Wednesday, April 18, 2007

A Story About A Story About Four Stories

Ten years ago, when I decided that my busy tech-industry lifestyle needed some organization, I purchased a Palm III. I used to use it constantly; I completely filled the memory with to-do lists, memos, scheduling, more memos, more to-do lists, a program to keep track of all of my passwords and PIN numbers, restaurant guides for Boston and New York, and a cheap translator program when I was working in France. I was constantly jotting things in it, although whenever anyone asked me about it, I just said, "Oh, I'm playing hearts." Unfortunately, that little joke turned out to be a large link in the chain of events that led to my retirement. The lesson: when you're working on multimillion dollar deals, don't be glib; clients won't want to pay if they think you're actually enjoying your job. Ironically, I had deleted the hearts program long ago - not enough memory.
But I digress. A couple of months ago, I was going through the old notes and lists - I had cleared out anything work-related, but there were still a few random thoughts in there, a shopping list from before I got the awesome HandyShop program, a URL for a band called Fencing David that probably no longer exists, and one memo that just said "an instance of the fingerpost." This one caught my attention, because I'd seen it before.
In fact, I knew the memo was about eight years old, because I vaguely recalled finding it one Monday morning and having absolutely no idea what it meant. Clearly, someone had told me something over the weekend, but who? Was it a band? A book? A game? What the hell is a fingerpost, anyway? I asked a couple of people at work, but they were no help. My roommates were similarly clueless. I asked some folks in a chat room I used to frequent, and checked Hotbot or Lycos or whatever it was we were using back in '99, but nothing. I left the note in my PDA, thinking at some point I would resume the search for its meaning.
On this particular day in January 2007, however, it occurred to me that if this was a band or a website, it had probably long since disappeared. I assumed searching the web for a random phrase, particularly one with this many little words, would be fruitless. I took action. I deleted the memo.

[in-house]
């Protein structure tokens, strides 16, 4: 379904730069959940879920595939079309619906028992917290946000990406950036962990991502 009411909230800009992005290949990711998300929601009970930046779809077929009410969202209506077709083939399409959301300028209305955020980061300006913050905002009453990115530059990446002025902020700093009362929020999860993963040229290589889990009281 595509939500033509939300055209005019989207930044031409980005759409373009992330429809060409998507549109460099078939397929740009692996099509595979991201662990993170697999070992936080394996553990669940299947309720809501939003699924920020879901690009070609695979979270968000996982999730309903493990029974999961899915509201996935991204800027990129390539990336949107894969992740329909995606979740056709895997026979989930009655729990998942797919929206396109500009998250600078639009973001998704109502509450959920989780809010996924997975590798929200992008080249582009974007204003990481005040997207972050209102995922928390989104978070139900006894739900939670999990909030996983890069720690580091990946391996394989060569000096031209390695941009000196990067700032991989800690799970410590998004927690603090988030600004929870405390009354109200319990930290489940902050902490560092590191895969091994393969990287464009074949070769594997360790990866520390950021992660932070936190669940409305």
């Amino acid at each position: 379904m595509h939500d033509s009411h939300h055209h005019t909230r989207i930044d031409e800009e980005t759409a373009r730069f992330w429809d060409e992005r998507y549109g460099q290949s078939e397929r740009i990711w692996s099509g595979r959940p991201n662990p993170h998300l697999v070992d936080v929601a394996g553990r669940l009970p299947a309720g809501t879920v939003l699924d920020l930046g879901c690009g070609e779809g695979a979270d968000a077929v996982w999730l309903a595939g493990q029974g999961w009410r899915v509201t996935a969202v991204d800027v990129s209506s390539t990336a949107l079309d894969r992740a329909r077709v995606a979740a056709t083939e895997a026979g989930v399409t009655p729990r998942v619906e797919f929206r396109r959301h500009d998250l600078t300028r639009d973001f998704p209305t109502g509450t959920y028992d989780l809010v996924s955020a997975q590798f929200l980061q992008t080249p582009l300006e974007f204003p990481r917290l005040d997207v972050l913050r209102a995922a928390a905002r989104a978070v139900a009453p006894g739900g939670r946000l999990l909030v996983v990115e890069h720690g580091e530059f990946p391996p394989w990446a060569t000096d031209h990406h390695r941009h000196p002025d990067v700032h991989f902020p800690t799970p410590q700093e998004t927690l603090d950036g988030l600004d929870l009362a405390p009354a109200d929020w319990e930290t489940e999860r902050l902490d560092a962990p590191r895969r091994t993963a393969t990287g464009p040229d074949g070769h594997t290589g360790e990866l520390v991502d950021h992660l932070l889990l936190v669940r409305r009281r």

The next day, I was at the library, exercising my brand new library card. I was browsing the fiction aisles, and I had nearly settled on a book, but I figured, "I'll take one last pass to see if something really grabs me." I don't even remember what that book was, because when I turned around, I was face-to-face... er, face-to-spine? Anyway I'm sure my savvy readers have already figured it out: right at eye level was a large black tome, on which was written the phrase An Instance of the Fingerpost. The choice was made.
I won't further lengthen this post with a review, but every once in a while, I get all philosophical and reflective (some would say I get "drunk." Cynics), and I think about the interconnectedness of things, how choices and events lead us to a particular point in space and time, and this is a good example of that. I was in a particular place on a particular night, talking to a particular person about who-knows-what (I'm guessing it was Sick Boy's Sean Connery monologue from Trainspotting. Points to those who can connect the dots from there). I kept this nearly meaningless memo in my Palm Pilot. Eight years later and hundreds of miles away, the day after I finally delete this memo, I find this book, and suddenly it all has meaning to me.
How 'bout you? Any stories about butterflies flapping their wings in China?

3 comments:

anne57 said...

My chaos theory moment, if you can call it that, is the inverse of the kind you had. I was in Waterloo, Belgium on a day trip and after getting off the train, walking a mile or so to the visitors center, a very helpful women told me how to make my way to the battlefield and assorted museums. I had to go another 2 miles on a bus called the VT bus. She gave me a bus schedule and pointed me in the direction of the bus stop. While waiting for the bus I noticed the bus schedule had a clip-art image of a bus on the top next to the name and on the side of the bus it said 'Hokies'. See here, which I found is on the first page if you google image search 'VT bus'. So I found myself standing on a street in Waterloo, Belgium with a bus schedule bearing clip-art generated by my school's alumni office, trying not to laugh so passersby wouldn't think I was crazy. I've always thought that the majority of tourists who get the same bus schedule think that 'Hokies' is either a Flemish or French word.

leo said...

Sometimes I, too, wax dr...er.. philosophical about the karmaic interconnectedness of the universe. Great story!

Mike Torian said...

On a similar note...

I just received a Barnes & Noble gift card from your Dad yesterday and caught up on your blog for the first time in weeks today.

Which brought me to a particular point in time and space that I purchased "An Instance of the Fingerpost"

Miss you bro